Joseph says herpesvirus diagnosis for filly is ‘shocking’

Joseph says herpesvirus diagnosis for filly is ‘shocking’
Photo: Mark Midland

Saffie Joseph Jr. knew Monday there was something wrong with one of his fillies at Churchill Downs.

“We just weren’t happy with how the horse was,” he said. “Just to be precautionary, we sent her to a clinic Monday. At first we weren’t sure if it was a pelvic injury or what it could be.”

It turned out, instead, to be a case of the equine herpesvirus. Before test results confirmed it late Tuesday, Joseph’s barn at Churchill Downs was quarantined. Thirteen other horses, including five of his, were effectively locked down.

RELATED: 13 Churchill horses are tested; restrictions widen.

The ripple effect led to an ever-widening ban on horses shipping from Churchill to tracks across North America until an all-clear is announced. That may not be for another two weeks.

“That’s something we’ve got to deal with,” Joseph told Horse Racing Nation in a telephone interview from Gulfstream Park, where he won the training title for the track’s 2021-22 winter-spring meet. “There’s nothing we can do. We can’t run from it. We’ve got to deal with it.”

Joseph did not identify the filly publicly, saying he had not received permission from her owner.

Churchill Downs Inc. equine medical director Dr. Will Farmer said this horse who started the ongoing chain of events was taken Tuesday to the Rood & Riddle Equine Hospital in Lexington, Ky., a little more than an hour’s drive from Churchill Downs. Joseph reported the filly was doing as well as could be expected.

“She looks like she’s going to be fine,” Joseph said. “It’s a wait-and-see approach until everybody’s clear. It’s like having the COVID virus. Obviously, this is a different virus, and it’s different for horses with the contamination. For some horses, they can experience it differently.”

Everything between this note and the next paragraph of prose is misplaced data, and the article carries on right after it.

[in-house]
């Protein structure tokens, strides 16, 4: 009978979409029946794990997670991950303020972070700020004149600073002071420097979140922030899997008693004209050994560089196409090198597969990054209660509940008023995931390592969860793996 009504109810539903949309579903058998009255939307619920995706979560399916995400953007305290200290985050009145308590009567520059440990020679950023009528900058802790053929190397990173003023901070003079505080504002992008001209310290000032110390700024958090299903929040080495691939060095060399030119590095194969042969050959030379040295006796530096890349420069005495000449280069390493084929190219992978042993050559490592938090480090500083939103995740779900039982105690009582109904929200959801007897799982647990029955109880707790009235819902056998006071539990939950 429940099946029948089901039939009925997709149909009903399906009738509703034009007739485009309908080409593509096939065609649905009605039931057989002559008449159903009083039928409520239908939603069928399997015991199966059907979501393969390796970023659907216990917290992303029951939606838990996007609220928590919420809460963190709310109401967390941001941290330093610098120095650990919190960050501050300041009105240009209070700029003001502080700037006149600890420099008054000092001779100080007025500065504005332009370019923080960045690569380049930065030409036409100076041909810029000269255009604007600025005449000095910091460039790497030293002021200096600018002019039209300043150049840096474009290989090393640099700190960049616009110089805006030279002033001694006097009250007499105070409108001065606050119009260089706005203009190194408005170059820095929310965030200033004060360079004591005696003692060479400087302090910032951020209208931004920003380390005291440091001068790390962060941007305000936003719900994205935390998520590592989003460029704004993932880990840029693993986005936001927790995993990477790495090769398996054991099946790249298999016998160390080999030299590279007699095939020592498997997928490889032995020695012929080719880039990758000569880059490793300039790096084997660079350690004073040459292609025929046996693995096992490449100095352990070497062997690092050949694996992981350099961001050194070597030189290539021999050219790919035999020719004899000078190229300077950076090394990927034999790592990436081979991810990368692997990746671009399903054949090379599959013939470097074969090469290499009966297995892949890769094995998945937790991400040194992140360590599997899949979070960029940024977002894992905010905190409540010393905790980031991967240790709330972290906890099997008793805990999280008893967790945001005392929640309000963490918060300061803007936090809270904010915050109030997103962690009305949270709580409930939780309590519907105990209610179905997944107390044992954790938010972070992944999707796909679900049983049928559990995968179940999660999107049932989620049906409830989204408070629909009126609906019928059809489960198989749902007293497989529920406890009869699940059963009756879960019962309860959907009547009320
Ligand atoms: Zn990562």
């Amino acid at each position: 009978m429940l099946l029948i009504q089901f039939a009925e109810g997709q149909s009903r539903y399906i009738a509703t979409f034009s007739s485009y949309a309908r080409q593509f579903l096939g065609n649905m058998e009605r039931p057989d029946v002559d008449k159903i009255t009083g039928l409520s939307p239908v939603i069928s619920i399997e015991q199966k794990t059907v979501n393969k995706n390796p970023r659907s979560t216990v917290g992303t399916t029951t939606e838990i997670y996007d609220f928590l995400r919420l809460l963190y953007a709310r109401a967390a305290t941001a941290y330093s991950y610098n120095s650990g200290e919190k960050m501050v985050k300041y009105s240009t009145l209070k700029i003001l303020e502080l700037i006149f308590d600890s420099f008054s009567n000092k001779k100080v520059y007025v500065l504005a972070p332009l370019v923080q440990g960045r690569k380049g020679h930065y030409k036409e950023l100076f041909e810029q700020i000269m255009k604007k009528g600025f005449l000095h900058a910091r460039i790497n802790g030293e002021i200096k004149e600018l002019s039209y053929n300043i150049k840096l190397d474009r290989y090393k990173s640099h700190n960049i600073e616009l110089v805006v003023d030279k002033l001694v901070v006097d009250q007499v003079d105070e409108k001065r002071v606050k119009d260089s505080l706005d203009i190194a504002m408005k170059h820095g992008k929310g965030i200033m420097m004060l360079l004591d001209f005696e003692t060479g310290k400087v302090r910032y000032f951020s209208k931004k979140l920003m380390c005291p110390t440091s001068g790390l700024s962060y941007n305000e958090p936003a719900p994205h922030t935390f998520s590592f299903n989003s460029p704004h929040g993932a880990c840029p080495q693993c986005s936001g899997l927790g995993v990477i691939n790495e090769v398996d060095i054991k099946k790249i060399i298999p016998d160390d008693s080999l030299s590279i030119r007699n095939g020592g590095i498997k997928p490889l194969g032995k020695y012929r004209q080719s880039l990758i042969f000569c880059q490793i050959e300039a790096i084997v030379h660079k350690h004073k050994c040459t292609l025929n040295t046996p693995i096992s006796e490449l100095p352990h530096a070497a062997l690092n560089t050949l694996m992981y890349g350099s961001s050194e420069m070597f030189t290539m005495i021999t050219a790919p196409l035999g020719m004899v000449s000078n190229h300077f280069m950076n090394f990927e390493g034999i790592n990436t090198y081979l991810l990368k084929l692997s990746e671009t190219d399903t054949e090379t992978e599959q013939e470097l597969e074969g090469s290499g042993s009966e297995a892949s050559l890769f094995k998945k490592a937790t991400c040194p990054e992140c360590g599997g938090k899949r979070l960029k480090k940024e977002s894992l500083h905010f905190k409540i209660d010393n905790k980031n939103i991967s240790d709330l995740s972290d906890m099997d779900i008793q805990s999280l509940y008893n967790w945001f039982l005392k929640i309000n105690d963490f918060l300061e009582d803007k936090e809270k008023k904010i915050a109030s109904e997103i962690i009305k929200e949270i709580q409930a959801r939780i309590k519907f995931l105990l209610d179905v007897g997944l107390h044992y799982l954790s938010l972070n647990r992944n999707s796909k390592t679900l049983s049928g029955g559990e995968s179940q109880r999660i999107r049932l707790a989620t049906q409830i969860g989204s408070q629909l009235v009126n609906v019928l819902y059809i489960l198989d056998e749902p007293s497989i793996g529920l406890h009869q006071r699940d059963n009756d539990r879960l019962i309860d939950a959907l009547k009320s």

Both Joseph and Farmer were on the same page saying that as long as the 13 horses exposed to the virus tested negative, they would have to wait another two weeks to make sure they were completely clear. Joseph said if all goes well, the same thing could apply to his filly.

“She’s going to stay at the clinic until she gets perfectly better,” Joseph said. “Once she get’s perfectly better, we’ll release her to a farm when she’s cleared and can’t spread it to any of the horses. That process probably takes another couple of weeks.”

In addition to the five horses he has in quarantine in Kentucky, Joseph said four others from his stable were being shipped to Florida when his filly was diagnosed.

“Once we realized that it could be questionable, we delayed that van,” Joseph said. “Those horses that we had on the way down we just sent automatically to quarantine at the next clinic just to be safe.”

The ripple effect hit tracks across North America. Among those where Churchill Downs shippers were declared off limits indefinitely were Aqueduct, Belmont Park, Golden Gate Fields, Gulfstream Park, Laurel Park, Oaklawn, Santa Anita, Tampa Bay Downs and Woodbine.

Joseph, 35, a native of Barbados, is in his 12th year training in the U.S. He said this was all new to him.

“It’s definitely shocking, because you’ve never been in that experience,” he said. “You’re just going to be making sure that you don’t spread it any more and making sure all the other horses are safe.”

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